Collaborative Blogging, Film Reviews

Swan Song, or: Split Ends and All

It’s fascinating to me that we could watch any film that takes us anywhere in the world during free for all month on the Collab…and we’ve ended up in Ohio. Sandusky, specifically–not far from where I would vacation with my family on Lake Erie. I have to say my experiences in the area are quite different than those of our leading character, which is to my regret in many ways.

The Film:

Swan Song

The Premise:

Asked to style a former client’s hair one last time for her funeral, once iconic hairstylist Pat must put aside old small-town grudges…or not.

The Ramble:

Once the life of the party as a hairdresser and drag queen in small-town Ohio, local legend Pat now lives a quiet and monotonous existence. Now cared for in assisted living, the ornery Pat’s only joy is the occasional secret cigarette.

An older man with white hair stands in a convenience store, smoking.

Pat’s routine is disrupted by the appearance of a lawyer and old acquaintance who represents a former client, Rita Parker Sloan. Now deceased, it was evidently in Rita’s will that Pat would do her hair and makeup for the funeral. Pat is less than flattered as the two had a falling out years ago when Rita ditched him for a rival stylist. Always one to hold a grudge, Pat declines the opportunity and the money that comes along with it in favor of allowing Rita to be buried with bad hair.

As Pat reflects on his life and loved ones from his past, he feels inclined to venture to Sandusky to style Rita’s hair one final time. Since he’s too proud to ask for help, Pat escapes from assisted living and begins the walk. With very little money to spare, Pat prioritizes tracking down his preferred old school cigarettes and vintage styling product, Vivante.

An older man wearing a mint green suit sits on a park bench next to a man wearing a Hawaiian shirt.

Along his journey, Pat discovers many of the buildings and landmarks that were once familiar have changed. This includes the gay bar where Pat performed in drag, which is set to close after one final night. He encounters helpful strangers, familiar faces, and hostile frenemies. It gradually unravels that Pat once had a partner, David, who died of AIDS. Because they had no legal connection, David’s nephew inherited everything. On top of all this, Pat’s prodigy Dee Dee started her own business across the street from his salon, stealing Rita as a client.

An older man wearing a gray tracksuit and a pink hat stands in a beauty salon, looking forlorn.

So barbs will absolutely be exchanged when the two encounter each other. Will Pat make it to the funeral home in time or will the chance to throw shade overrule all other priorities?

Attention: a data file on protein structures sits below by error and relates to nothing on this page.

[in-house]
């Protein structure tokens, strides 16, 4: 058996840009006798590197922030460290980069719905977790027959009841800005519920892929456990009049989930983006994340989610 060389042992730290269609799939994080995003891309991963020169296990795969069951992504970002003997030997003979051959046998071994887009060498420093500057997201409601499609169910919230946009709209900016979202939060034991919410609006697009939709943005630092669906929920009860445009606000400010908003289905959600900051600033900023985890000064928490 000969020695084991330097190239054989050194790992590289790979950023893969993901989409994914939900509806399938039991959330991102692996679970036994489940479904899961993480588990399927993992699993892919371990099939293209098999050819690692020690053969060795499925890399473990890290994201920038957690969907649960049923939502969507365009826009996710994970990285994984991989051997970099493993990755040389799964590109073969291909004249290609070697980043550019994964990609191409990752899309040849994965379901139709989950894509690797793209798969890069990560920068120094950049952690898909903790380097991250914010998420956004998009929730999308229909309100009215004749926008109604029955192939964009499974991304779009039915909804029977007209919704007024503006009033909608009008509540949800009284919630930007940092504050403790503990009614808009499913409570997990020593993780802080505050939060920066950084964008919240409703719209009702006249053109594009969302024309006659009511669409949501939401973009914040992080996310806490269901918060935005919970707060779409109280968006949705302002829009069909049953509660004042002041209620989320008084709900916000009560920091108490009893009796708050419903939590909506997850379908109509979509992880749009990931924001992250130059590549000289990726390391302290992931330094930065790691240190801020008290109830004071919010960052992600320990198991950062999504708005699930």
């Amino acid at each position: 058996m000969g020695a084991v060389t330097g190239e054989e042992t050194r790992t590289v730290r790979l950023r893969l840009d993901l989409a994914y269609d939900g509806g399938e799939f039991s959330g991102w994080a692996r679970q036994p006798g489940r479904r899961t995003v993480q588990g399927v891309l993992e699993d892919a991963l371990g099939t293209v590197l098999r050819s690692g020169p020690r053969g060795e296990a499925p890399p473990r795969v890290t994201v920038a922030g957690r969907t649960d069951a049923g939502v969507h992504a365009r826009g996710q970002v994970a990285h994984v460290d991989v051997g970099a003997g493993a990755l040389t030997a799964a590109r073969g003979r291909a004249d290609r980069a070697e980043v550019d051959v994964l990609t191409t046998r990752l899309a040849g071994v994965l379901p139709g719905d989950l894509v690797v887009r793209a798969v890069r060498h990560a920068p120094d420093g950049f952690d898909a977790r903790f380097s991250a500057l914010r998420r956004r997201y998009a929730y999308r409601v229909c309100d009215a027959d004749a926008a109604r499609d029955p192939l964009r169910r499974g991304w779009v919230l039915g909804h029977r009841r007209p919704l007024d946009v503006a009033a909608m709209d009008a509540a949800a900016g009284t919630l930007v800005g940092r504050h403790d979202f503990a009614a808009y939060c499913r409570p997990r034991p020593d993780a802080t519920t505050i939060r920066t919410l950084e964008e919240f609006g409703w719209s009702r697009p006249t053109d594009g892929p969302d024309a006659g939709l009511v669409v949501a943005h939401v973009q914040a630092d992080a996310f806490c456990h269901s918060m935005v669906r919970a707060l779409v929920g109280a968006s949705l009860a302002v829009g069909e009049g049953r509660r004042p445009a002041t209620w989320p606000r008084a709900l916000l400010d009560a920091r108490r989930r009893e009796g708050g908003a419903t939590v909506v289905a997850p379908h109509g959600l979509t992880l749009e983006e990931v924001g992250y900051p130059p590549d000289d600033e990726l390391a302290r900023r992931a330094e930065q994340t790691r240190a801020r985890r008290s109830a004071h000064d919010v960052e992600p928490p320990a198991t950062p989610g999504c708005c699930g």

The Rating:

3.5/5 Pink Panther Heads

I appreciated this one more upon second viewing, having watched this perhaps some time in 2021? Time means nothing. I will say that my biggest problem with it was that, based on the trailer, this should have been much more fun–and I do stand by that. This leans more heavily into drama than comedy, despite Pat’s sharp comebacks being the best moments in my opinion.

I find the film’s inability to explore themes & messaging fully a bit unsatisfactory as well. There are a lot of issues addressed here, but most of these skim the surface before bouncing on to the next idea. The community as well as isolation of small-town life, changes in the identity and experiences of LGBTQ folks over time, the decay of rust belt cities, memory, the sorrows of aging, the erasure of spaces for the gay community,–there are so many ideas that are interesting but don’t feel fully developed.

As a portrait of and tribute to the character of Pat, our film is rather uneven. While he does manage to get his groove back and have one last hurrah, much of the film follows the character’s enormous sense of loss, including of his own sense of style and identity. Pat is often very silent and stoic, though his past seems to have involved a lot of glitter and eye shadow. When we get glimpses of his formerly sassy self, these are among my favorite moments.

And though this is a relatively minor quibble, it did annoy me that almost everyone Pat encountered (except, kind of sadly, the people who knew him the best & longest) was excessively kind, going out of their way to help him in a lot of situations. I think the director wanted to disrupt some of the narratives about small-town bigotry, but it still struck me as unlikely and a bit sinister (chalk it up to all of the horror we watch to some degree). Pat also just had so much luck getting exactly the amount of money he needed by chance that it became somewhat unbelievable.

I do massively appreciate Udo Kier’s performance, and it’s a refreshing story and character study not often explored in film. Some greater time spent focusing in on and exploring ideas here probably would have made more of an impact for me.

Would my blog wife keep this one looking fresh with old school styles or let it rot in the grave with split ends? Read her review to find out!


2 thoughts on “Swan Song, or: Split Ends and All”

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